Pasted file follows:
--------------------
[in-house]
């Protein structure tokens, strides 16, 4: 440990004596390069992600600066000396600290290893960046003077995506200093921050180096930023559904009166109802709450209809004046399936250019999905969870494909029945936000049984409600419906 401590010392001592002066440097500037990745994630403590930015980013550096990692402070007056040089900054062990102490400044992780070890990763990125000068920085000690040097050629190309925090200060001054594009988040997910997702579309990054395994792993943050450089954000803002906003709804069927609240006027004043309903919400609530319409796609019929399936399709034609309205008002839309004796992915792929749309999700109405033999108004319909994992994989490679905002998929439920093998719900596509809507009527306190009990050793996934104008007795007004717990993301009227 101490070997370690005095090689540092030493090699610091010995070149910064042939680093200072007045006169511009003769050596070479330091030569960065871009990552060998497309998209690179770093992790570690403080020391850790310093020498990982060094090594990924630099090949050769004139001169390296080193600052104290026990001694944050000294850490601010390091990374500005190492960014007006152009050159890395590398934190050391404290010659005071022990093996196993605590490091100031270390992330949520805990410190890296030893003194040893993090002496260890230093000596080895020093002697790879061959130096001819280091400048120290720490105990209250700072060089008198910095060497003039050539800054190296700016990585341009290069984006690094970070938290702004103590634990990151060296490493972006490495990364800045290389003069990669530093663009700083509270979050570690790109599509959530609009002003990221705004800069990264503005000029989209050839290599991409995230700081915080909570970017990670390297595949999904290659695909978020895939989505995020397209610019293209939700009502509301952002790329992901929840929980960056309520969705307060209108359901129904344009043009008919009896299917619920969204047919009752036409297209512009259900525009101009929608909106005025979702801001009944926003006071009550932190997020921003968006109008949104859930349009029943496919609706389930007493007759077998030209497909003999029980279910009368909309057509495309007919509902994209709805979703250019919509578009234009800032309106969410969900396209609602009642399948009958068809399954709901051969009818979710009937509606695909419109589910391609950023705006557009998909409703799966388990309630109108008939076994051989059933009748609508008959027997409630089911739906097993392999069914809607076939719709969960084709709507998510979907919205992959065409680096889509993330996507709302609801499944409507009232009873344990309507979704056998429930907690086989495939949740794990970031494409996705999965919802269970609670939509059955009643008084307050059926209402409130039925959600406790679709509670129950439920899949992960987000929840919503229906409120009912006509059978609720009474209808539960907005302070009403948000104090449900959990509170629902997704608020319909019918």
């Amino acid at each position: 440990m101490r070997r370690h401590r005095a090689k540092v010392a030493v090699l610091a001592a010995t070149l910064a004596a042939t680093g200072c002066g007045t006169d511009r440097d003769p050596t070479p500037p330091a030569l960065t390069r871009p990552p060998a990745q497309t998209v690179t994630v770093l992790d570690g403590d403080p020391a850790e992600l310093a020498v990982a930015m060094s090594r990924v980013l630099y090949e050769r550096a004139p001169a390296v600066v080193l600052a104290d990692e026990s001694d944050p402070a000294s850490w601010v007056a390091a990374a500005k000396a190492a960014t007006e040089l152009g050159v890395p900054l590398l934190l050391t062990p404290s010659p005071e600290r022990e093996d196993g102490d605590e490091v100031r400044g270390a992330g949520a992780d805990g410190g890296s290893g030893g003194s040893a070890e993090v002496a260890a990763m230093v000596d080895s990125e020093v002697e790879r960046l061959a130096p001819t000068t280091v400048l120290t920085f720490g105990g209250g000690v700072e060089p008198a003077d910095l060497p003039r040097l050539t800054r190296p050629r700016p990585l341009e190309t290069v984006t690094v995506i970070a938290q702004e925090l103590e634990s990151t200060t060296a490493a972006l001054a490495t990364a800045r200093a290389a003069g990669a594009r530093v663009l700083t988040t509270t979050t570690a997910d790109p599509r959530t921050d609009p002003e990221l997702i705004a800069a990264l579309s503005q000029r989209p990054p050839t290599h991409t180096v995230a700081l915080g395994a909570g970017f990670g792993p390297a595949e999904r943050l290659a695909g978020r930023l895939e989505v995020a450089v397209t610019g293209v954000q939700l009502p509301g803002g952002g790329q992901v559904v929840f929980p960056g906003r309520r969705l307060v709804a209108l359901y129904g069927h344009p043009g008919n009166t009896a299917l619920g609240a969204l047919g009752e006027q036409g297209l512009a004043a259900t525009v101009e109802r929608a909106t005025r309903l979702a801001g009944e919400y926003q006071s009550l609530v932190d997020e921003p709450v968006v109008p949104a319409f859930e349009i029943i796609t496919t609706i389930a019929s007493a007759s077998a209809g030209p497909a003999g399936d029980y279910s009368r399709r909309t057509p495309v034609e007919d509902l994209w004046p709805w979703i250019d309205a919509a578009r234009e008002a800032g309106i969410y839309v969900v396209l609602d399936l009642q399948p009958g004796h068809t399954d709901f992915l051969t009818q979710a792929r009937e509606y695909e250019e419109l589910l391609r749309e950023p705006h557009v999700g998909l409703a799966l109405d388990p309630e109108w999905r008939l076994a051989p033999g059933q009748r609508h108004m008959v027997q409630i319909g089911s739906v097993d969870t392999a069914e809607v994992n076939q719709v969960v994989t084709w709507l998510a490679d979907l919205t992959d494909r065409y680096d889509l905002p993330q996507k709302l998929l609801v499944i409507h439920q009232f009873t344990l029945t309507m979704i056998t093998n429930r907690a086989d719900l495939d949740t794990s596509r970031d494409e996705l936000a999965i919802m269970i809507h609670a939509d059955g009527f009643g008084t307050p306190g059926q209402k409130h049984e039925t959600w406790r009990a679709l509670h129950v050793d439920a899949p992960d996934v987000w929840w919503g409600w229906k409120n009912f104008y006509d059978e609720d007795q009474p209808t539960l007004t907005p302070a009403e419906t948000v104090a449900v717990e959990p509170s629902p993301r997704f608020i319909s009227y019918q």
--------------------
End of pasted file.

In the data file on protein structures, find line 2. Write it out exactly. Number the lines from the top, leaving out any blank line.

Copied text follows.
């Protein structure tokens, strides 16, 4: 440990004596390069992600600066000396600290290893960046003077995506200093921050180096930023559904009166109802709450209809004046399936250019999905969870494909029945936000049984409600419906 401590010392001592002066440097500037990745994630403590930015980013550096990692402070007056040089900054062990102490400044992780070890990763990125000068920085000690040097050629190309925090200060001054594009988040997910997702579309990054395994792993943050450089954000803002906003709804069927609240006027004043309903919400609530319409796609019929399936399709034609309205008002839309004796992915792929749309999700109405033999108004319909994992994989490679905002998929439920093998719900596509809507009527306190009990050793996934104008007795007004717990993301009227 101490070997370690005095090689540092030493090699610091010995070149910064042939680093200072007045006169511009003769050596070479330091030569960065871009990552060998497309998209690179770093992790570690403080020391850790310093020498990982060094090594990924630099090949050769004139001169390296080193600052104290026990001694944050000294850490601010390091990374500005190492960014007006152009050159890395590398934190050391404290010659005071022990093996196993605590490091100031270390992330949520805990410190890296030893003194040893993090002496260890230093000596080895020093002697790879061959130096001819280091400048120290720490105990209250700072060089008198910095060497003039050539800054190296700016990585341009290069984006690094970070938290702004103590634990990151060296490493972006490495990364800045290389003069990669530093663009700083509270979050570690790109599509959530609009002003990221705004800069990264503005000029989209050839290599991409995230700081915080909570970017990670390297595949999904290659695909978020895939989505995020397209610019293209939700009502509301952002790329992901929840929980960056309520969705307060209108359901129904344009043009008919009896299917619920969204047919009752036409297209512009259900525009101009929608909106005025979702801001009944926003006071009550932190997020921003968006109008949104859930349009029943496919609706389930007493007759077998030209497909003999029980279910009368909309057509495309007919509902994209709805979703250019919509578009234009800032309106969410969900396209609602009642399948009958068809399954709901051969009818979710009937509606695909419109589910391609950023705006557009998909409703799966388990309630109108008939076994051989059933009748609508008959027997409630089911739906097993392999069914809607076939719709969960084709709507998510979907919205992959065409680096889509993330996507709302609801499944409507009232009873344990309507979704056998429930907690086989495939949740794990970031494409996705999965919802269970609670939509059955009643008084307050059926209402409130039925959600406790679709509670129950439920899949992960987000929840919503229906409120009912006509059978609720009474209808539960907005302070009403948000104090449900959990509170629902997704608020319909019918």